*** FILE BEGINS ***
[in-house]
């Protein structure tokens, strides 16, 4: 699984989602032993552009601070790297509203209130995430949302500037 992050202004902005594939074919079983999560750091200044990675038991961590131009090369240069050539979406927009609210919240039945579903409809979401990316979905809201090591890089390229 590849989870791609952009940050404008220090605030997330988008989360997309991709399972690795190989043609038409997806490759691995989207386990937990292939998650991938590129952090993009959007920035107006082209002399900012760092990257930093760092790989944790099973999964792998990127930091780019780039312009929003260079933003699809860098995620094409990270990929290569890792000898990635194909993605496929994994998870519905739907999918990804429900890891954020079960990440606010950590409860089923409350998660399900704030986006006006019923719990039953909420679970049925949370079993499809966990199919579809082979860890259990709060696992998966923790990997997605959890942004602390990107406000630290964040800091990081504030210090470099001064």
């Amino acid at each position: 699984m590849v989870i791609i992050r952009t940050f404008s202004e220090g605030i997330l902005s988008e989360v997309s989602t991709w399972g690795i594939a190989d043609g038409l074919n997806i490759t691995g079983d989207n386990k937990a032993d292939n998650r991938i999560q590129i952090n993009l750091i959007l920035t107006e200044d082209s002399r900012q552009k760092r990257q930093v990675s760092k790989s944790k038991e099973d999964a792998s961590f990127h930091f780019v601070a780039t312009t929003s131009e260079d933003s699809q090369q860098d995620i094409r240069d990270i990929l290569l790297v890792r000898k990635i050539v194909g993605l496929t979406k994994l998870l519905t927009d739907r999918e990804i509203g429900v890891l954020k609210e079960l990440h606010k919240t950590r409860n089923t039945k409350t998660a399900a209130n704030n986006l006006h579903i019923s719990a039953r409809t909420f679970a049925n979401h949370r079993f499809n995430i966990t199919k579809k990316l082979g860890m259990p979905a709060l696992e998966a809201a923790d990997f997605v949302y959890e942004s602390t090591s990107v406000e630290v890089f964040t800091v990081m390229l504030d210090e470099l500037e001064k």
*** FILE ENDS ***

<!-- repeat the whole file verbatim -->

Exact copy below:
[in-house]
């Protein structure tokens, strides 16, 4: 699984989602032993552009601070790297509203209130995430949302500037 992050202004902005594939074919079983999560750091200044990675038991961590131009090369240069050539979406927009609210919240039945579903409809979401990316979905809201090591890089390229 590849989870791609952009940050404008220090605030997330988008989360997309991709399972690795190989043609038409997806490759691995989207386990937990292939998650991938590129952090993009959007920035107006082209002399900012760092990257930093760092790989944790099973999964792998990127930091780019780039312009929003260079933003699809860098995620094409990270990929290569890792000898990635194909993605496929994994998870519905739907999918990804429900890891954020079960990440606010950590409860089923409350998660399900704030986006006006019923719990039953909420679970049925949370079993499809966990199919579809082979860890259990709060696992998966923790990997997605959890942004602390990107406000630290964040800091990081504030210090470099001064």
């Amino acid at each position: 699984m590849v989870i791609i992050r952009t940050f404008s202004e220090g605030i997330l902005s988008e989360v997309s989602t991709w399972g690795i594939a190989d043609g038409l074919n997806i490759t691995g079983d989207n386990k937990a032993d292939n998650r991938i999560q590129i952090n993009l750091i959007l920035t107006e200044d082209s002399r900012q552009k760092r990257q930093v990675s760092k790989s944790k038991e099973d999964a792998s961590f990127h930091f780019v601070a780039t312009t929003s131009e260079d933003s699809q090369q860098d995620i094409r240069d990270i990929l290569l790297v890792r000898k990635i050539v194909g993605l496929t979406k994994l998870l519905t927009d739907r999918e990804i509203g429900v890891l954020k609210e079960l990440h606010k919240t950590r409860n089923t039945k409350t998660a399900a209130n704030n986006l006006h579903i019923s719990a039953r409809t909420f679970a049925n979401h949370r079993f499809n995430i966990t199919k579809k990316l082979g860890m259990p979905a709060l696992e998966a809201a923790d990997f997605v949302y959890e942004s602390t090591s990107v406000e630290v890089f964040t800091v990081m390229l504030d210090e470099l500037e001064k």